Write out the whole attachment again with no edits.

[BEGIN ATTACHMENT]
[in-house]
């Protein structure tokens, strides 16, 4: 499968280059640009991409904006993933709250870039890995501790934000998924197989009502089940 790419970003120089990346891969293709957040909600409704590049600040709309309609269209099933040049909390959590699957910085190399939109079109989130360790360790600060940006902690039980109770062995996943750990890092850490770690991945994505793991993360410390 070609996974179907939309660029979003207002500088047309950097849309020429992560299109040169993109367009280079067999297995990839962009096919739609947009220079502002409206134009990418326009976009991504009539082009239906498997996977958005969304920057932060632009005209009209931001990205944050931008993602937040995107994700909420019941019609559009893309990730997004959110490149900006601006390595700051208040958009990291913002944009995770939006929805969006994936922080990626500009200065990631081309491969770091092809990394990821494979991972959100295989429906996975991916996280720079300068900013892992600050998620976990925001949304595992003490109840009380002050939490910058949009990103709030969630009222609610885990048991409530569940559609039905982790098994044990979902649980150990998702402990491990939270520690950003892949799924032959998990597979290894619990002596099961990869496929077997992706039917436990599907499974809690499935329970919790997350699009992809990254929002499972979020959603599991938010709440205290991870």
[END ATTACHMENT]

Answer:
[in-house]
């Protein structure tokens, strides 16, 4: 499968280059640009991409904006993933709250870039890995501790934000998924197989009502089940 790419970003120089990346891969293709957040909600409704590049600040709309309609269209099933040049909390959590699957910085190399939109079109989130360790360790600060940006902690039980109770062995996943750990890092850490770690991945994505793991993360410390 070609996974179907939309660029979003207002500088047309950097849309020429992560299109040169993109367009280079067999297995990839962009096919739609947009220079502002409206134009990418326009976009991504009539082009239906498997996977958005969304920057932060632009005209009209931001990205944050931008993602937040995107994700909420019941019609559009893309990730997004959110490149900006601006390595700051208040958009990291913002944009995770939006929805969006994936922080990626500009200065990631081309491969770091092809990394990821494979991972959100295989429906996975991916996280720079300068900013892992600050998620976990925001949304595992003490109840009380002050939490910058949009990103709030969630009222609610885990048991409530569940559609039905982790098994044990979902649980150990998702402990491990939270520690950003892949799924032959998990597979290894619990002596099961990869496929077997992706039917436990599907499974809690499935329970919790997350699009992809990254929002499972979020959603599991938010709440205290991870």